Another time it was a 70s party and we used every inch of the table for every possible confection of the era: Butterscotch Angel Delight, Babycham, Findus Crispy Pancakes, cubes of cheddar on cocktail sticks and Black Forest Gateaux. Barf out.
Butterscotch Angel Delight makes an ideal table decoration

As a temporary measure upon arrival at Musselburgh I picked up a second-hand kitchen table. It was small and circular and OK for me, Wife-features and the Bairn to sit at for most meals. But at long last it’s been replaced by a charity shop find. Many thanks to the big lad from the “Deaf Dugs” for helping me lug it home. (The Honest Toun’s most amazing charity shop is the Tardis-like Hearing Dogs for the Deaf emporium, accessed via an unassuming door next to Superdrug. It gets called Deaf Dugs for short. Classy.) This table’s rectangular and you could easily get six folk round it. I’m blogging at it right now and it doesn’t feel precarious.

We often hear how family meal time is the totemic societal issue of the modern age. There’s bound to have been a Daily Mail article linking Broken Britain with the demise of shared dinners. To be fair, when I think back to my teenage years (I was the eldest of four kids) I would increasingly take my tea in my own room, usually while watching the news. A bit depressing really. But there was a golden age when all four of us, plus mum and dad, would eat at the same table. And sometimes the telly wouldn’t be on. We would talk to each other about stuff. For years it was my job to set the table and then put away the placemats and give the table a wipe and polish.

It’s great to have a point in the day when the hurly burly pauses for everyone so conversation, food and unwinding can happen. Already I find myself asking the Bairn what she did at nursery even though she’s only there for a couple of hours and quite a bit of it involves playing with toys and other kids in the sort of unstructured way that would horrify a Tory government minister. I never ask “how was nursery?” but always ask what she did, so there‘s no chance of the one word response “fine.”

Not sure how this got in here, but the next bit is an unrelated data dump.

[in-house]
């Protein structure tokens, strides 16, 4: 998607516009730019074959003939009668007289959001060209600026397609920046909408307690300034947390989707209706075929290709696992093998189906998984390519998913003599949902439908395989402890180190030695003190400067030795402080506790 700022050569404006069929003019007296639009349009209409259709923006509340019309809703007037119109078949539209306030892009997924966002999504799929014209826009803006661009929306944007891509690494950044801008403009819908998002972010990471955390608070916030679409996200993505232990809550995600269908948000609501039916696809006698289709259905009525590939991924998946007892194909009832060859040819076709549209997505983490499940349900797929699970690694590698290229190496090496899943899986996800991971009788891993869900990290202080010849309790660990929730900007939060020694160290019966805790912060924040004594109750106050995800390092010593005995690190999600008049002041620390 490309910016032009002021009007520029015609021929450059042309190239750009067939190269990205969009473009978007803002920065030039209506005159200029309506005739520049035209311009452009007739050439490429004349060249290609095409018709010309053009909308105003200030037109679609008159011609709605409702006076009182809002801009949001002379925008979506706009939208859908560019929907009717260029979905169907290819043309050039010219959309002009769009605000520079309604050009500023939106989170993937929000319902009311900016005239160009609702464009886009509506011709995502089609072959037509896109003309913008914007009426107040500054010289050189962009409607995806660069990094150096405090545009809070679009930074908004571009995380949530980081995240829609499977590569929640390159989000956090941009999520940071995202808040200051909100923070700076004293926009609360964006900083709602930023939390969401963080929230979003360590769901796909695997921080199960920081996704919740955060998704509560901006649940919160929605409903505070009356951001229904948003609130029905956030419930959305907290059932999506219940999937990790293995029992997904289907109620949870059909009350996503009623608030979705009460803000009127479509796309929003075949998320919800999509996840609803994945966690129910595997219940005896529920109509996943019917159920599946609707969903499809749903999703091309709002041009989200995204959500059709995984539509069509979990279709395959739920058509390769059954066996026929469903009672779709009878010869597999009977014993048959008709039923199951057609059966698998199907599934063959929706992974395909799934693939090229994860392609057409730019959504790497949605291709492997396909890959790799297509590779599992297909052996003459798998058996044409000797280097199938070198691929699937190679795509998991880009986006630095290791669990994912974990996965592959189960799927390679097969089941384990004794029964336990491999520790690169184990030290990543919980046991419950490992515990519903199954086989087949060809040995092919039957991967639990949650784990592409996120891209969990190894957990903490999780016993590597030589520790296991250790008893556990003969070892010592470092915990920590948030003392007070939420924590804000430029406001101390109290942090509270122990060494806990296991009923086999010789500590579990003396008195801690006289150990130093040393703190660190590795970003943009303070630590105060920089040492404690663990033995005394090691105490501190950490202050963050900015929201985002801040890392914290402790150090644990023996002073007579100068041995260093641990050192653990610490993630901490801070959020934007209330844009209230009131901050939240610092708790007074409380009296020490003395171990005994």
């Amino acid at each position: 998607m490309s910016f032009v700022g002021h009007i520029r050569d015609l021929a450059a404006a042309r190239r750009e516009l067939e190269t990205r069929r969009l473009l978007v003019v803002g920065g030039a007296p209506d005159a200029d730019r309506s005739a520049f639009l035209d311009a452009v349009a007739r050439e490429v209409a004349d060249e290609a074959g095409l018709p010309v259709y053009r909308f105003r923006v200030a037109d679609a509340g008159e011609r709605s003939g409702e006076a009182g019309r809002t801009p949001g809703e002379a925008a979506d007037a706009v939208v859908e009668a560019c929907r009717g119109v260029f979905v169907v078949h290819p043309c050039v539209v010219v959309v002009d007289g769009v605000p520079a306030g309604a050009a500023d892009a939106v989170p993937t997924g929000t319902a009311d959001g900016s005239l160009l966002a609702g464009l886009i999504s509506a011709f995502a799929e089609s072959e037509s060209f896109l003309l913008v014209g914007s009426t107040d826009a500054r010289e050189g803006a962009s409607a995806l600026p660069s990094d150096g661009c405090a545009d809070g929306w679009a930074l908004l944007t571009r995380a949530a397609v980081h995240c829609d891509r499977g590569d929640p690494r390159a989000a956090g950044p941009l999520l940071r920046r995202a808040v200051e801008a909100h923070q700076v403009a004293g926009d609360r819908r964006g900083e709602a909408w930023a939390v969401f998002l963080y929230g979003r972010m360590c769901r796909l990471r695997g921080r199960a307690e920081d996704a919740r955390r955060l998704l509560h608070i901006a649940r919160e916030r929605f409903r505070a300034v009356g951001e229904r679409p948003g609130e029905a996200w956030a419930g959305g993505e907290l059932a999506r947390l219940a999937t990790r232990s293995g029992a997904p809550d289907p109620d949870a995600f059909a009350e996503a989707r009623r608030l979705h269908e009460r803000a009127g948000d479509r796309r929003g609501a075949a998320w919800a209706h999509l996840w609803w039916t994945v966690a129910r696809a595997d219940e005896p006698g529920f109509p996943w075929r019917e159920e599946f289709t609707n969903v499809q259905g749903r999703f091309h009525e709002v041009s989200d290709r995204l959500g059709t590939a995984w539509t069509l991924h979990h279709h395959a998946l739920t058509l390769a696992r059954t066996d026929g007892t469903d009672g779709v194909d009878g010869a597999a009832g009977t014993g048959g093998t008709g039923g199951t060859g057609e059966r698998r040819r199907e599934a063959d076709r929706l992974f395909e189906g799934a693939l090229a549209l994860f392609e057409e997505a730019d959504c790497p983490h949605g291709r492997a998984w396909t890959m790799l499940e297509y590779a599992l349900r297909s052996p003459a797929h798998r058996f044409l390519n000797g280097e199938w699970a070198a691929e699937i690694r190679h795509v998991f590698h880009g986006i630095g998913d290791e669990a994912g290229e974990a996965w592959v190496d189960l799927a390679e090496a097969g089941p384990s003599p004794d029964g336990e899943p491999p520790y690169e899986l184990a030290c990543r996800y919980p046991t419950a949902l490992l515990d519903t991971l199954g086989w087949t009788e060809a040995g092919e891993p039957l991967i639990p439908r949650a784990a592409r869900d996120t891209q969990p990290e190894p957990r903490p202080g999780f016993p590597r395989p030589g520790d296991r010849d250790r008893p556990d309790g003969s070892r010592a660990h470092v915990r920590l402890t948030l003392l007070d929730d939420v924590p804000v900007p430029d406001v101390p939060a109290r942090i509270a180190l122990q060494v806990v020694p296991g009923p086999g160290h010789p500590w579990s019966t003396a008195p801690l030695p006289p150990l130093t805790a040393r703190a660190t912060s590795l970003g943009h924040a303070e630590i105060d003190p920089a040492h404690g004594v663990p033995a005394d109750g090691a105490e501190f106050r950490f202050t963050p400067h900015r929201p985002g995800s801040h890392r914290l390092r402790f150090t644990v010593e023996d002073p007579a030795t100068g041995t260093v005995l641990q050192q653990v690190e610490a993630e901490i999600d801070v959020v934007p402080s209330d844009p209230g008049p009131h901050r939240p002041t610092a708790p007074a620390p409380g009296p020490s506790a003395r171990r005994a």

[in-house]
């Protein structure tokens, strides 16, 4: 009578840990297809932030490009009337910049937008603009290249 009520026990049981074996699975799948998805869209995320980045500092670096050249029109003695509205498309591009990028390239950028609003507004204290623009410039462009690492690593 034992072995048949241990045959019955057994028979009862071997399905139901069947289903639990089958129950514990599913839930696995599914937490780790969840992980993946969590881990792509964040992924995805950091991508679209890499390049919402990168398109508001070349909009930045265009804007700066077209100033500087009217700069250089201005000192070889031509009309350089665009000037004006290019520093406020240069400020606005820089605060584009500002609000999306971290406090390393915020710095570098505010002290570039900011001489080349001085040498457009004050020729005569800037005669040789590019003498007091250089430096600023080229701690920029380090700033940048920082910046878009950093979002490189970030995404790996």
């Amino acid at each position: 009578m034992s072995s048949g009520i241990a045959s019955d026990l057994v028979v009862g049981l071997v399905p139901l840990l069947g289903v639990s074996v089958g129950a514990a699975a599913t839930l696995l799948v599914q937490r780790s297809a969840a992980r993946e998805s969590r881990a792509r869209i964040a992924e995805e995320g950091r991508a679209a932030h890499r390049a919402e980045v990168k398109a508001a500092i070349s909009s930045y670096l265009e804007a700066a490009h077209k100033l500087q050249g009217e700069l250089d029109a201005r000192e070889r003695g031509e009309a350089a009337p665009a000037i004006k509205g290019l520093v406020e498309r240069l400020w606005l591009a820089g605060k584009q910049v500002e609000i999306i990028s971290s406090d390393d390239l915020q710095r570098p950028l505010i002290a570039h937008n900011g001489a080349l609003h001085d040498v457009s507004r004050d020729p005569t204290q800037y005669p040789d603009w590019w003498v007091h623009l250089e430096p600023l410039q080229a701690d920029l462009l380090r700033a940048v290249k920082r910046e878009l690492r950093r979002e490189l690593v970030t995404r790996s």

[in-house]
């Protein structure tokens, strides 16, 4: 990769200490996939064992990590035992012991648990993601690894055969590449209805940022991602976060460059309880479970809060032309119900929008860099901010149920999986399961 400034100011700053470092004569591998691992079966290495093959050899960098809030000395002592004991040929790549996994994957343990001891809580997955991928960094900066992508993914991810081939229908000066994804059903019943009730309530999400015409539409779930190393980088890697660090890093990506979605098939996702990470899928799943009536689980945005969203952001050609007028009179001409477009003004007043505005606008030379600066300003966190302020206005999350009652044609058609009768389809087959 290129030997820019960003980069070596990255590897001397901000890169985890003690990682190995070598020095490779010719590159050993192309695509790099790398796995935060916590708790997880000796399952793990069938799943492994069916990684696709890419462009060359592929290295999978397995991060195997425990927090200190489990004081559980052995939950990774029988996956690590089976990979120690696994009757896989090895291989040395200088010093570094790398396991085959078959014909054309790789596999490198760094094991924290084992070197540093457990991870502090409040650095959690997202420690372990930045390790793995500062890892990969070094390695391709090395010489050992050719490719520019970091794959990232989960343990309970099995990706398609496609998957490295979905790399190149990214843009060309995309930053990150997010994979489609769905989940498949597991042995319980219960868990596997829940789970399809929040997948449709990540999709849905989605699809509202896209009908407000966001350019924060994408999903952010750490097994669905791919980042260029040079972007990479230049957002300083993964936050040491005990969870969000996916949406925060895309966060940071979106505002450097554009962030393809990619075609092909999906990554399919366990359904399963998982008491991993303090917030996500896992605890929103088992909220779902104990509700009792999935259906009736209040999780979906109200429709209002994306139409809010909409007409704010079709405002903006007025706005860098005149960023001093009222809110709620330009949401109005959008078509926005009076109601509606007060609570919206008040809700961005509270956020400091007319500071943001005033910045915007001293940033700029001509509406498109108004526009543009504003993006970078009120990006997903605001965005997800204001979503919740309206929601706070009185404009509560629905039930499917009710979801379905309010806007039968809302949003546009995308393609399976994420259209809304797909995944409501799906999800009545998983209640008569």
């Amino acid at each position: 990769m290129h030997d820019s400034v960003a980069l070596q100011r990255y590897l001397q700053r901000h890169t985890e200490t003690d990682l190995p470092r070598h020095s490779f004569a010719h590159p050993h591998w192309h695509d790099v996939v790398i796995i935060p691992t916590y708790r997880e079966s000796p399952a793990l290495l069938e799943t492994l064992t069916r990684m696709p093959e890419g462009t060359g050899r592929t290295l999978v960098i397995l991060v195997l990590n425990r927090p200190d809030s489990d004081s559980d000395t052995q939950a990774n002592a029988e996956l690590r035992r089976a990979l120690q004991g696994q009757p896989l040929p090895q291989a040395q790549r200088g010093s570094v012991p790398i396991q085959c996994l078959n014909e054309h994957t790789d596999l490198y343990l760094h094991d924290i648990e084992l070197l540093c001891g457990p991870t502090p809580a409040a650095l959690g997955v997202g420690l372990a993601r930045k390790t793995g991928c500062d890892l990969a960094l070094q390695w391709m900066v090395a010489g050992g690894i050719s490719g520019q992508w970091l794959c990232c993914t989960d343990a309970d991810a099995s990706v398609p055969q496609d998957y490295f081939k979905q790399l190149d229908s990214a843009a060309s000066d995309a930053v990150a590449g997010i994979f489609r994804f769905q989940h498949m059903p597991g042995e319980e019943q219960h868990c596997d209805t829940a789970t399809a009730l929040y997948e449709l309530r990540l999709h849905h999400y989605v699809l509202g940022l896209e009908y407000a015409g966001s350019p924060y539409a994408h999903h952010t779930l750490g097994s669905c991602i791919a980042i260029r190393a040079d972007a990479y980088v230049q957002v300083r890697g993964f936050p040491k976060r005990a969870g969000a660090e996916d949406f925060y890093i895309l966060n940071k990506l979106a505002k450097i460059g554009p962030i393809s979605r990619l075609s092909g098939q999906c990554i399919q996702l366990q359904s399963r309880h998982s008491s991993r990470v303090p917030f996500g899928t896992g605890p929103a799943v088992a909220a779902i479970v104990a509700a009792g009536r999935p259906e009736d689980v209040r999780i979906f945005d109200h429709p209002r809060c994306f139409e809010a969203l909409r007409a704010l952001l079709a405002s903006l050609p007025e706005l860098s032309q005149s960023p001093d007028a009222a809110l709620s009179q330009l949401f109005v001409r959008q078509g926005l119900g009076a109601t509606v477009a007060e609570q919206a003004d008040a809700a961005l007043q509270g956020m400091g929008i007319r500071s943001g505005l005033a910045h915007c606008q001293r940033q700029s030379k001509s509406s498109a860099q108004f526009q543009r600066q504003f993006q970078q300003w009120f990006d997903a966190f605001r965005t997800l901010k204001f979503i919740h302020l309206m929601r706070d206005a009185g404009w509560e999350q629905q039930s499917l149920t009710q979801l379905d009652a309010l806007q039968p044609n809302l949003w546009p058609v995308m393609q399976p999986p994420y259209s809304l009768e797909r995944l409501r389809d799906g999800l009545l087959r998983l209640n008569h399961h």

I hope this routine (and table) lasts, and no I don’t plan to make the Bairn polish the table after every meal. We’ve got a wipe-clean tablecloth.

Friday, 7 June 2013

Zombie Slugs and the Rollercoaster of Life

The past few weeks have been hard for us. Wife-features’ dad died. He was in his 80s and while that seems like a good innings it was rather sudden and upsetting for all.

We took our time and did a wee bit of research before breaking the news to the Bairn. Advice I found emphasised the need to be clear and avoid metaphors with young kids when describing death. Whatever you do, don’t say the person’s gone to sleep or your child will be terrified to ever go to bed again!

When we told the Bairn there was clearly sadness on her face and in her mind, and she said she understood. Moments later we were kicking a ball about and having a laugh. She hasn’t subsequently asked me about it.

Around the same time she’d asked Wife-features about zombies. Yes, that’s right. Four years old and asking about the living dead. Wife-features was disposing of some expired slugs in the garden at the time. A reassurance was given that the molluscs wouldn’t rise up and require a clean blow to the head.

First it was a pirate-themed party, then a zombie-fascination, and as I speak she’s having her face painted to look like a dinosaur’s. What next for my wee lassie? Dad, please can I stay up to watch Top Gear and break wind?

The loss of a family member is painful but it’s also reminded me of the importance of enjoying those around me now, and the thrill of the rollercoaster ride of being a dad. I’m in the process of booking a couple of weeks off work over summer, and was toying with doing what I did last year – I made sure one of the two weeks was when the Bairn was at nursery so Wife-features and I could spend some uninterrupted time together. “Date Week” I believe we called it. We went for walks, talked and generally reconnected.

This time I’m going for both weeks when the Bairn has holidays so we really make the most of our time together as a family. After all, there’s only one more year to go before school starts and – potentially – the missus is working again.

Yup, it’s a rollercoaster all right. And I’m holding on tight.